Mitchells & Butlers has converted the first of dozens of Orchid pub restaurants into its own format after its acquisition of the managed pub group last summer. As FEJ finds out, the move marks the start of a two-year transformation programme worth some £35m.
It took Mitchells & Butlers six months from the date it announced the acquisition of the Orchid Pub Group last June to carry out its first site conversion — and with that landmark reached in relatively swift time it is poised to ramp things up further over the coming 24 months.
M&B stumped up £266m in cash to acquire 173 pubs from Orchid and it is committed to converting more than half of those into its own brands and formats during the next two years.
The Sawyer’s Arms in Manchester holds the distinction of being the first venue from the Orchid portfolio to receive a makeover, re-opening recently as a Nicholson’s pub after what M&B terms a “significant investment”. Chief executive, Alistair Darby, confirms the Deansgate property is the first of 96 Orchid pubs that will be transformed between now and 2017. “This is a significant milestone in our investment plan for the Orchid pub estate,” he says.
“The Sawyer’s Arms is a great addition to the Nicholson’s collection of classic pubs and is the first of around 90 exciting conversions to our leading brands which we will be undertaking over the next two years.”
M&B has set aside £35m for the transformation programme and while it has not detailed how that investment will be spent, it is inevitable that a significant chunk of the budget will be reserved for the kitchen and back-of-house facilities.
M&B wouldn’t elaborate when contacted by FEJ, but previous announcements reveal that the 96 Orchid pubs in line for conversion were selected off the back of stringent site appraisals and due diligence. The sites M&B acquired are spread across the UK with a bias towards the South East and North West. All will take on the moniker of key M&B brands such as Harvester, Toby Carvery, Ember, Miller & Carter, Castle and Vintage Inns when the work is complete.
Latest trading results reveal that the two-year programme is on schedule even though it is still early days as far as the integration programme is concerned. At the time of writing, six Orchid conversions have been completed although the more notable statistic is that these six sites represent more than a third of the 15 conversions that M&B has completed in the financial year to date. Given that there are 90 more to come, it is clear just how much of its overall transformation programme is focused around Orchid.
In the same trading statement, Darby suggested the firm remains satisfied with its efforts so far, saying: “The Orchid integration plan is on track and we are encouraged by the early trading performance of the converted sites.”
Naturally, though, the financial benefits of its strategy won’t be felt until much further down the line, although M&B makes no secret of its expectations. The company believes there is an “opportunity for substantial sales and profit uplifts” from the Orchid conversions and anticipates the exercise will extend its share of the UK branded pubs and restaurants market in the process.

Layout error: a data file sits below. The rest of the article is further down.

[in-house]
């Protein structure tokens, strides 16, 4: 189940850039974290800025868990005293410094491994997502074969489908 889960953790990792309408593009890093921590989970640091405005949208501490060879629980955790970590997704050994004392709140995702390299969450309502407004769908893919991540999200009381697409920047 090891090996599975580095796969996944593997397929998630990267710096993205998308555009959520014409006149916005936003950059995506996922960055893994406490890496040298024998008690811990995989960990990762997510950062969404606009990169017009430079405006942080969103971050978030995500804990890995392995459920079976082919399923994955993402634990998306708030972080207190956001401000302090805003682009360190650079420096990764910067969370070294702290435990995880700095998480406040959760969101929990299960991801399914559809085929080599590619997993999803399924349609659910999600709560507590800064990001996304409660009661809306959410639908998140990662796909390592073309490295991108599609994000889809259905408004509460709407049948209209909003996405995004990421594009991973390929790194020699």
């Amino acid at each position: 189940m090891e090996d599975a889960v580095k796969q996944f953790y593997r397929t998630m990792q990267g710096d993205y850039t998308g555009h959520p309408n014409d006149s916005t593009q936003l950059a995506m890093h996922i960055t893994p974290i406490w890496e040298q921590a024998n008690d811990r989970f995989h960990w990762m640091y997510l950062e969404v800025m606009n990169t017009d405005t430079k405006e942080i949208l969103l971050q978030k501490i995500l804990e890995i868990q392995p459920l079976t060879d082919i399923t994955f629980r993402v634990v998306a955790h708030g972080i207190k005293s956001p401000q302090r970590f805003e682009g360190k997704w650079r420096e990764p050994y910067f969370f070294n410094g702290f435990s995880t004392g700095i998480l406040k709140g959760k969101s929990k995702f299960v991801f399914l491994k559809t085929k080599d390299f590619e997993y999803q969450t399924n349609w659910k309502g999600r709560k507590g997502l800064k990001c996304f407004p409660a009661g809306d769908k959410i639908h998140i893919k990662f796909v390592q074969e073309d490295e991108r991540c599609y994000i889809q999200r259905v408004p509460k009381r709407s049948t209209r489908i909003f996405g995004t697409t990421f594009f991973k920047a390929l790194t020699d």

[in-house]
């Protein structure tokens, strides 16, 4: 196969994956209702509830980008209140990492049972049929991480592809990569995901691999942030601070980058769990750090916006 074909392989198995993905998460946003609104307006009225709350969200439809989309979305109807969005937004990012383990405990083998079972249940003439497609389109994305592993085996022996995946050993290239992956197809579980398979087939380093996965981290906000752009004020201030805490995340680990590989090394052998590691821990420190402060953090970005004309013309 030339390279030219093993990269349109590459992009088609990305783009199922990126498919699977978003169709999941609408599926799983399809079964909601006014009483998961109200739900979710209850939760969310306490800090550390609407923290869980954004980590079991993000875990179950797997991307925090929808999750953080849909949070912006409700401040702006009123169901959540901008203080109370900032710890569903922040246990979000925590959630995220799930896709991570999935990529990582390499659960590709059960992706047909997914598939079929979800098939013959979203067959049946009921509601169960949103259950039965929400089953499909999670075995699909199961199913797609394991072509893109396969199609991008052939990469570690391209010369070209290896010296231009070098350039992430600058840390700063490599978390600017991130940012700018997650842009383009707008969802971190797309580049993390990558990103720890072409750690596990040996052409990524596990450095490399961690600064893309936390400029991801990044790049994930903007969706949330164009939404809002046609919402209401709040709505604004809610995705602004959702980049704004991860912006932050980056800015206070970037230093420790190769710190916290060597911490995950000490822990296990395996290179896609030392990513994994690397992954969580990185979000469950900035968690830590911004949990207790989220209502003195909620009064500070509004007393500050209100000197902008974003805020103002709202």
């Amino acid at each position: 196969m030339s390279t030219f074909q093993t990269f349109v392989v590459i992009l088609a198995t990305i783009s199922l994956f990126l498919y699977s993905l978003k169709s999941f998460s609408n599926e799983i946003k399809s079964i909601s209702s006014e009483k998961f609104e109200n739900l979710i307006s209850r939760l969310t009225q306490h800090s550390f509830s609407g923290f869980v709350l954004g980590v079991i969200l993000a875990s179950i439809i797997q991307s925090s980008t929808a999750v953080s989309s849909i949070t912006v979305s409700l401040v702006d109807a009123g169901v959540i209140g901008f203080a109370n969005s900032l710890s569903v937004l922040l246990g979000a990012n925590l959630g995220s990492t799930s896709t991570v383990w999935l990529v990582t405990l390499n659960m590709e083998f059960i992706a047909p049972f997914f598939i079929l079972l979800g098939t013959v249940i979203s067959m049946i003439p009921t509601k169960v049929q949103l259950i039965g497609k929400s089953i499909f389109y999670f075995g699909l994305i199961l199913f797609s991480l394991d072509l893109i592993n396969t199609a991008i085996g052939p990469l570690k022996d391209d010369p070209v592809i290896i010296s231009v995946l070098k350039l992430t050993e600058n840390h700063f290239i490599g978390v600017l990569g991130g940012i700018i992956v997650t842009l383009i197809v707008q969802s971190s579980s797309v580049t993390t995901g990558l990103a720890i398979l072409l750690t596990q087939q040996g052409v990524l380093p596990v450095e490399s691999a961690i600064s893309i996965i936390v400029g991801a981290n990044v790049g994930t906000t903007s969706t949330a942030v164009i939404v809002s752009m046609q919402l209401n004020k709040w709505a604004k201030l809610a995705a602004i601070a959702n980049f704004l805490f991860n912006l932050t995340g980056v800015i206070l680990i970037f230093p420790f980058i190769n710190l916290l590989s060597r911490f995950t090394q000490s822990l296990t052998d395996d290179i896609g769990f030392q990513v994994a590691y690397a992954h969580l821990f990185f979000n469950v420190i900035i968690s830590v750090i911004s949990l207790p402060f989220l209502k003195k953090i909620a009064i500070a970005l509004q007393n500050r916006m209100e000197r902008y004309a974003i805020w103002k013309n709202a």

The potential cost savings and synergies are also highly attractive to the company. It expects to trouser at least £6m per annum just from the rationalisation of support functions and combined purchasing activities. Given M&B’s stated strategy to focus on long-term growth in the eating-out market, the significance of the kitchen operation to its sites and the ongoing development of its menus cannot be understated.
If it gets the formula right then the revenue potential for the Orchid sites could increase by as much as 50% — with the foodservice operation intrinsic to that. M&B claims the strength of its brands and formats, together with operational expertise in brand development and evolution, has driven average weekly sales at M&B pub restaurants to £22,700 compared to £15,300 per week generated by the acquired assets.
For the time being, though, the effects of the programme threaten to leave a small blemish on the firm’s books. In its trading statement for the 17 weeks to January 24, M&B admitted the planned integration was one of several factors that led to weaker margins, even though the growth in food volumes and output of its kitchens have driven higher sales.
But the impending conversion of more than 90 Orchid pubs should mean it is only a matter of time before the negative margin impact is reversed.
Amount that M&B paid for the acquisition
Number of Orchid pubs now owned by M&B
Number of Orchid pubs being converted
Capital investment in conversion programme Average weekly sales (2014)
Average weekly sales
Orchid pubs: £15,300
M&B pub restaurants: £22,700